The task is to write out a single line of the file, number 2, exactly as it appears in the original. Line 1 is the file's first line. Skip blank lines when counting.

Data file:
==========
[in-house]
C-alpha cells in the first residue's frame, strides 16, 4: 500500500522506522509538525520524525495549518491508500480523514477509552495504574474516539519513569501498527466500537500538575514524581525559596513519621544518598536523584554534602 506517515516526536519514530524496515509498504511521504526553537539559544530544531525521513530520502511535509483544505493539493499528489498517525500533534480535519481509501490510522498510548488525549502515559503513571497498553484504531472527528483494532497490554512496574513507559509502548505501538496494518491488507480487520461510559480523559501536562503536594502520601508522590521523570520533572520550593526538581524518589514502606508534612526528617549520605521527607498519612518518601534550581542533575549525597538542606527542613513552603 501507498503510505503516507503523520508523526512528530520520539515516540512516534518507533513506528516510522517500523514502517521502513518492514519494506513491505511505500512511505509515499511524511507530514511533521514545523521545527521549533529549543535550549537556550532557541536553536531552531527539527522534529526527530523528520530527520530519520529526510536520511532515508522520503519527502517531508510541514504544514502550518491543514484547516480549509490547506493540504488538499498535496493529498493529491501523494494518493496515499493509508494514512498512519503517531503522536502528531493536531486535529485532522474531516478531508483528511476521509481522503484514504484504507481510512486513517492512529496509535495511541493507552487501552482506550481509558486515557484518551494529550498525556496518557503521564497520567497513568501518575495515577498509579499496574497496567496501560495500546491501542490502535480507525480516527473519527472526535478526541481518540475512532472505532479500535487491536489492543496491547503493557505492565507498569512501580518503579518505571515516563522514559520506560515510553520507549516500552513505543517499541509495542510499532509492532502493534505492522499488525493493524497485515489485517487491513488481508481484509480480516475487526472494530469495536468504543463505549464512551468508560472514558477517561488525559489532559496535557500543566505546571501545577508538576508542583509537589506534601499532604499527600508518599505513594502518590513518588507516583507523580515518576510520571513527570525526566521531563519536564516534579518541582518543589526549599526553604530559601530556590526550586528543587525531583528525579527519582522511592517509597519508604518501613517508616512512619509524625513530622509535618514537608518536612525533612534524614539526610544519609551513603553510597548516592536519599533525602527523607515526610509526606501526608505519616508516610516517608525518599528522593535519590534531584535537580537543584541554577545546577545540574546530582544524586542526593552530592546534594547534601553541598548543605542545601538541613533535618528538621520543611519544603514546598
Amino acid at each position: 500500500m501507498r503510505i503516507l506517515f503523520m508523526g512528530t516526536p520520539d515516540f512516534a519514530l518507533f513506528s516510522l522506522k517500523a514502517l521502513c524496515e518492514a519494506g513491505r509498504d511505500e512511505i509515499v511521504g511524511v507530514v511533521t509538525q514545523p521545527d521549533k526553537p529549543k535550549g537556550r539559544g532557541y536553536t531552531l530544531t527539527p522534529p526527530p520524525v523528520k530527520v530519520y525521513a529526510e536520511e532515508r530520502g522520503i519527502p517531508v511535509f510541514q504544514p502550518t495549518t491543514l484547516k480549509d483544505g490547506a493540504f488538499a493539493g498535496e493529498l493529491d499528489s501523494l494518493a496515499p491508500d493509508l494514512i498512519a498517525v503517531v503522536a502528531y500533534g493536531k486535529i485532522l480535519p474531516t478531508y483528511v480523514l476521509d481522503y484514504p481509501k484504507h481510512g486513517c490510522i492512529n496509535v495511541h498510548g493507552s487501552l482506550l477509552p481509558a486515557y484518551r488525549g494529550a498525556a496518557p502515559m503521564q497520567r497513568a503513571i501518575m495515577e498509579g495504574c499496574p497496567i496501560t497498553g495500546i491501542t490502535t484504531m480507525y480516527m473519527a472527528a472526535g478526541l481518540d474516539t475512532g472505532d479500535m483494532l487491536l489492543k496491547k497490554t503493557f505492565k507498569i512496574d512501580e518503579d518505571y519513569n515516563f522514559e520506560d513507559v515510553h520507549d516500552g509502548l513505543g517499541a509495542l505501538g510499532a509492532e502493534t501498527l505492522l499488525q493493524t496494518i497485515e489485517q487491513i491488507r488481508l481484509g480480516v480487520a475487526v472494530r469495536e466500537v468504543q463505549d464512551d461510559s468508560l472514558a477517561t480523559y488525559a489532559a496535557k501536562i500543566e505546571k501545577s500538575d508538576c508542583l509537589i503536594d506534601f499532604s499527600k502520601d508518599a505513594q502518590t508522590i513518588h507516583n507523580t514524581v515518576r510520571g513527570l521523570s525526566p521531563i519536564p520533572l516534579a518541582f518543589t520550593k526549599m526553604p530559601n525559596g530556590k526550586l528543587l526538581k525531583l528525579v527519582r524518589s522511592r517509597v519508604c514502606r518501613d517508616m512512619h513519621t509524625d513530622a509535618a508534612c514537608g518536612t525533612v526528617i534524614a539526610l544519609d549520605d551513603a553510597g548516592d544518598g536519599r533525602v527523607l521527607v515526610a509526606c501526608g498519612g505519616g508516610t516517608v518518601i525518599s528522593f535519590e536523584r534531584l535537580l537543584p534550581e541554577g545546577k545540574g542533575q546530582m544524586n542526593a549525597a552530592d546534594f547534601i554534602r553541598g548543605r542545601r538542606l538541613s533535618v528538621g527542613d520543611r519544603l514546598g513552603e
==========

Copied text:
C-alpha cells in the first residue's frame, strides 16, 4: 500500500522506522509538525520524525495549518491508500480523514477509552495504574474516539519513569501498527466500537500538575514524581525559596513519621544518598536523584554534602 506517515516526536519514530524496515509498504511521504526553537539559544530544531525521513530520502511535509483544505493539493499528489498517525500533534480535519481509501490510522498510548488525549502515559503513571497498553484504531472527528483494532497490554512496574513507559509502548505501538496494518491488507480487520461510559480523559501536562503536594502520601508522590521523570520533572520550593526538581524518589514502606508534612526528617549520605521527607498519612518518601534550581542533575549525597538542606527542613513552603 501507498503510505503516507503523520508523526512528530520520539515516540512516534518507533513506528516510522517500523514502517521502513518492514519494506513491505511505500512511505509515499511524511507530514511533521514545523521545527521549533529549543535550549537556550532557541536553536531552531527539527522534529526527530523528520530527520530519520529526510536520511532515508522520503519527502517531508510541514504544514502550518491543514484547516480549509490547506493540504488538499498535496493529498493529491501523494494518493496515499493509508494514512498512519503517531503522536502528531493536531486535529485532522474531516478531508483528511476521509481522503484514504484504507481510512486513517492512529496509535495511541493507552487501552482506550481509558486515557484518551494529550498525556496518557503521564497520567497513568501518575495515577498509579499496574497496567496501560495500546491501542490502535480507525480516527473519527472526535478526541481518540475512532472505532479500535487491536489492543496491547503493557505492565507498569512501580518503579518505571515516563522514559520506560515510553520507549516500552513505543517499541509495542510499532509492532502493534505492522499488525493493524497485515489485517487491513488481508481484509480480516475487526472494530469495536468504543463505549464512551468508560472514558477517561488525559489532559496535557500543566505546571501545577508538576508542583509537589506534601499532604499527600508518599505513594502518590513518588507516583507523580515518576510520571513527570525526566521531563519536564516534579518541582518543589526549599526553604530559601530556590526550586528543587525531583528525579527519582522511592517509597519508604518501613517508616512512619509524625513530622509535618514537608518536612525533612534524614539526610544519609551513603553510597548516592536519599533525602527523607515526610509526606501526608505519616508516610516517608525518599528522593535519590534531584535537580537543584541554577545546577545540574546530582544524586542526593552530592546534594547534601553541598548543605542545601538541613533535618528538621520543611519544603514546598